Monday, December 28, 2009

Oh Grow Up!

Sermon based on Luke 2: 41-52
Charles J. Tomlin
Flat Rock-Zion Baptist Partnership
Sunday after Christmas, Year C
December 27th, 2009




Can you remember when you were 12 years old?


I became 12 years of age in May of 1969.   That was the year of the Apollo 11 Moon Landing, the year of Woodstock, and it was year Richard Nixon was elected President.   The average price of gas was 35 cents per gallon; the average income was under 8,500 dollars; the average new house was 15,550 dollars and the average new car cost around 3,200 dollars.    (While I do remember some of this, like the moon landing and the price of gas, I found the statistics at a website).  For our family, it was also the year we got our first color TV and I was in the 7th Grade at Harmony School.   Thinking about all this now makes me realize that I am truly 52 years old.  Life has changed a lot since then.


In today’s Scripture, when Jesus was twelve, he matured in a very dramatic way.   You know the story.  The Scripture tells us how Jesus’ family made a Pilgrimage to the temple.   It must have been quite a trip for Jesus’ family who lived about 125 miles away and had to travel on foot.   Though not a vacation, it was as close what any family of that time would call a “family vacation”.   But what makes this “road trip” so special and memorable is that something dramatic and dangerous happened on that trip.  That’s how we remember things too isn’t it?   Most of life passes by, in and out of our memory, but there are some unique events that linger and we never forget.  


And who forget the time you nearly your child.   I know that Teresa and I will never forget the day in Germany we thought we’d lost our daughter.  She wasn’t 12, but she was 4.   The last moment we saw her, she was playing just outside our apartment on a warm spring day.   The next moment she was gone.  We called.   We checked the neighbors.  We worried.   We called the police.   Finally, some 5 hours later, she showed up at our door.  She had gone into another apartment close by to play with her friend “Maxie”.   I was relieved to find her, but I was also upset.   I made Ahnabeth go with me to the police station to make a report and made her apologize because I had to get their help.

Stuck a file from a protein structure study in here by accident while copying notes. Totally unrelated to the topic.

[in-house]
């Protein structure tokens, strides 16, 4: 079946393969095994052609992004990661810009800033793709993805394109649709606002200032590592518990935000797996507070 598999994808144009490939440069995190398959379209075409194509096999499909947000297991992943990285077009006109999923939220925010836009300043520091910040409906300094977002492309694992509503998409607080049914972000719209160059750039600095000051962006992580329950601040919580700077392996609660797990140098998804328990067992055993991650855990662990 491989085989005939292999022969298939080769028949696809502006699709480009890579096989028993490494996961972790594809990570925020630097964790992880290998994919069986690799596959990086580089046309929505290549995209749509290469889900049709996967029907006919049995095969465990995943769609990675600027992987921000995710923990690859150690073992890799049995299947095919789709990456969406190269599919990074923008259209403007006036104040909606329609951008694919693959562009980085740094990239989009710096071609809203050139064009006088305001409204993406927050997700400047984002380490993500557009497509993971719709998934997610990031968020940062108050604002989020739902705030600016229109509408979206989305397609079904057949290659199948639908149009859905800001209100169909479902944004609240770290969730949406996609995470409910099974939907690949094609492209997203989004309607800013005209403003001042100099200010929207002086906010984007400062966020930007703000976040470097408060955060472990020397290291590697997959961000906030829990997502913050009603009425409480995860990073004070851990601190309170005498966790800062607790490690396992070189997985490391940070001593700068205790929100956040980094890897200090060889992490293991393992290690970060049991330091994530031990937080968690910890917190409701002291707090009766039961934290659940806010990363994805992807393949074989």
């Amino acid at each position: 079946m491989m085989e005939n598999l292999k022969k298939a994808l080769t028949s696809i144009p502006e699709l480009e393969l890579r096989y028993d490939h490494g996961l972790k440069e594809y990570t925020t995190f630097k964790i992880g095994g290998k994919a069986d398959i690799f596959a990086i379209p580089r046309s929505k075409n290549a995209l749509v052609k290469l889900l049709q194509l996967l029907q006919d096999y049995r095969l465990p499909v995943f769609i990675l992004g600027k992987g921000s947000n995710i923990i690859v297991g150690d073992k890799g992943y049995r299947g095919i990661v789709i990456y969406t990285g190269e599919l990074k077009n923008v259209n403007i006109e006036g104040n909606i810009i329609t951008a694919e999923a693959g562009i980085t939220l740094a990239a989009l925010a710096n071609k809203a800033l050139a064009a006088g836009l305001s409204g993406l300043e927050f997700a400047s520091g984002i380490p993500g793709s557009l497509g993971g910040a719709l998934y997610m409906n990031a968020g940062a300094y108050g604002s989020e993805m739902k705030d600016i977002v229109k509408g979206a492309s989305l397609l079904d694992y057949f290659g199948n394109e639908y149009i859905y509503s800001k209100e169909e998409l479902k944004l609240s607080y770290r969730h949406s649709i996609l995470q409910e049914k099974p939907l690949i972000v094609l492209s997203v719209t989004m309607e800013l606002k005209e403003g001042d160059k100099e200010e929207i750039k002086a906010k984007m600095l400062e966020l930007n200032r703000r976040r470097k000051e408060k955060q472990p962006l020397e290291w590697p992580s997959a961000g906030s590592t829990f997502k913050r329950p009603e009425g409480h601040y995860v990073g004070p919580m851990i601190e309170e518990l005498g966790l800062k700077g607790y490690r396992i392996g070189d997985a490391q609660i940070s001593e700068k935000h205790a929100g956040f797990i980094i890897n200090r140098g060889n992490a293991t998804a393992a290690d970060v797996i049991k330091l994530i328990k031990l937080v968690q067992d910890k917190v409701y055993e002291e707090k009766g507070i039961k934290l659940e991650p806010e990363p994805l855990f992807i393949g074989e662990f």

When I first had the story of the “lost” Jesus taught to me, it was suppose to be a story to illustrate how brilliant and even divine Jesus was even in his very young, child-like, human body.  Perhaps that is still part of the story, yet I think the text itself tells us that something else is going on.   The final verse may give us the best commentary when after giving the story it adds that “….Jesus increased in wisdom and stature, and in favour with God and man.”    While this may be true, we can certainly add that at this moment, he wasn’t in good favor with his mother.


What is happening to Jesus in this story is a very human thing that happens to each of us, but it doesn’t happen to every child in the same way.   Jesus is growing up.   While the story may have some interesting things to say about how Jesus uniquely grew up, it also speaks to some very interesting ways we all grow up.    And this brings us to our question for today, this Sunday after Christmas: What does it mean to “grow up” and mature?   And also, can we learn anything from this story for our own lives so that we too might grow spiritually in the coming year?  


For one thing, people grow up best in the “hidden”, “no-where”, “out-of-the-way places” and in the most “simple” places in our lives.
                                      
What do we know about Jesus’ formative years?  Practically nothing.  Most of the events that made Jesus, Jesus, are hidden from us, and perhaps rightly so.   Jesus grow up out of public eye in such normal, common and ordinary ways that most of what happened to him and made him who he became, probably would not even have been noticed.   This “hiddenness” of childhood can be a good thing too, can’t it?


Isn’t this where a child can build his or her best foundation to be a person---in those simple, ordinary and out of the way experiences?   Humans grow best not through the strange, unique, exceptional, or special, but we are made who we are by the small things like family, love, work and daily care.


All of us knows the tragedy of “child stars”.   Because they are selected, they are caught up in a “strange” world of privilege which normally ends up robbing them of their “normal” childhood which each of them needs so desperately.    Michael Jackson said this happened to him.   The Olsen Twins said it happened to them.   It probably happened to Tiger Woods and it can happen to almost any child who is treated in such a way that they lose their sense of reality and responsibility.


And where do our children get this sense of reality and responsibility?   Have you ever been at school and I parent comes in irate because the teacher says their child misbehaved and needed to be punished.   The parent goes to the teacher, complains to the principal or either doesn’t care at all.  Either extreme is dangerous.  It is dangerous because a child has to learn to feel, experience and know life through their own successes, failures, flaws and talents.